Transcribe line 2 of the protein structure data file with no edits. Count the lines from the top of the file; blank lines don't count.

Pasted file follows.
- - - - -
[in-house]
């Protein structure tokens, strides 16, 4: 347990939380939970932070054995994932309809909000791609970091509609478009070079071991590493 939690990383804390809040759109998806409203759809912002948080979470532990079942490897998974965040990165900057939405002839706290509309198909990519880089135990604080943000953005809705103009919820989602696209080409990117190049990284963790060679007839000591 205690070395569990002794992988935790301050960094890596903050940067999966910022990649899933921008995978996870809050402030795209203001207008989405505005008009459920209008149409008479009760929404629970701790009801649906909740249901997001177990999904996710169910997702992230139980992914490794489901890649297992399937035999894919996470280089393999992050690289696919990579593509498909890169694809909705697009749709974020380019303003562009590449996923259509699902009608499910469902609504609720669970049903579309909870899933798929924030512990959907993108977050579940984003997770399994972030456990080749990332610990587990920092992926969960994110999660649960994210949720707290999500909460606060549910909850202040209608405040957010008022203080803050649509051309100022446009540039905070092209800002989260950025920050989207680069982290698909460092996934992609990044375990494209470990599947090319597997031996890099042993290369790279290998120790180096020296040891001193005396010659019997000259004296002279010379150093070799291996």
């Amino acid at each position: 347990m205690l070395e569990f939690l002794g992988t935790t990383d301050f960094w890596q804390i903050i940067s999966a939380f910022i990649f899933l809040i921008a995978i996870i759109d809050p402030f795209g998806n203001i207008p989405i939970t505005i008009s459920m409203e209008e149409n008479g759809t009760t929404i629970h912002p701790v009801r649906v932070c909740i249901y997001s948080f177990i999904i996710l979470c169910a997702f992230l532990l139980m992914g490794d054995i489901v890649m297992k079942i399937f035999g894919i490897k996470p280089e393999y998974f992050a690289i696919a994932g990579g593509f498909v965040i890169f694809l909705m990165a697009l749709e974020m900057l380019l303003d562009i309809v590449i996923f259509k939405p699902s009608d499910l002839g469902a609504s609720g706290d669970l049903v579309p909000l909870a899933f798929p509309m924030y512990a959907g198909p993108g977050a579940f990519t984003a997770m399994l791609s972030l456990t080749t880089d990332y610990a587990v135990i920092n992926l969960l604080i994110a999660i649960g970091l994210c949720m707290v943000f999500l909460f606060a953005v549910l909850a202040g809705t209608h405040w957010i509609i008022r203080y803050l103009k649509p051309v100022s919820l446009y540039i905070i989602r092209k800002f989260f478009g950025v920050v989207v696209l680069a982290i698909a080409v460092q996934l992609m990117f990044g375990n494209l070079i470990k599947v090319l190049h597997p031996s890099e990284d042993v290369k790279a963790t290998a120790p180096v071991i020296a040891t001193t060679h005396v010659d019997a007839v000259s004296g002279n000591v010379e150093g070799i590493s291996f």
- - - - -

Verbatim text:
């Protein structure tokens, strides 16, 4: 347990939380939970932070054995994932309809909000791609970091509609478009070079071991590493 939690990383804390809040759109998806409203759809912002948080979470532990079942490897998974965040990165900057939405002839706290509309198909990519880089135990604080943000953005809705103009919820989602696209080409990117190049990284963790060679007839000591 205690070395569990002794992988935790301050960094890596903050940067999966910022990649899933921008995978996870809050402030795209203001207008989405505005008009459920209008149409008479009760929404629970701790009801649906909740249901997001177990999904996710169910997702992230139980992914490794489901890649297992399937035999894919996470280089393999992050690289696919990579593509498909890169694809909705697009749709974020380019303003562009590449996923259509699902009608499910469902609504609720669970049903579309909870899933798929924030512990959907993108977050579940984003997770399994972030456990080749990332610990587990920092992926969960994110999660649960994210949720707290999500909460606060549910909850202040209608405040957010008022203080803050649509051309100022446009540039905070092209800002989260950025920050989207680069982290698909460092996934992609990044375990494209470990599947090319597997031996890099042993290369790279290998120790180096020296040891001193005396010659019997000259004296002279010379150093070799291996």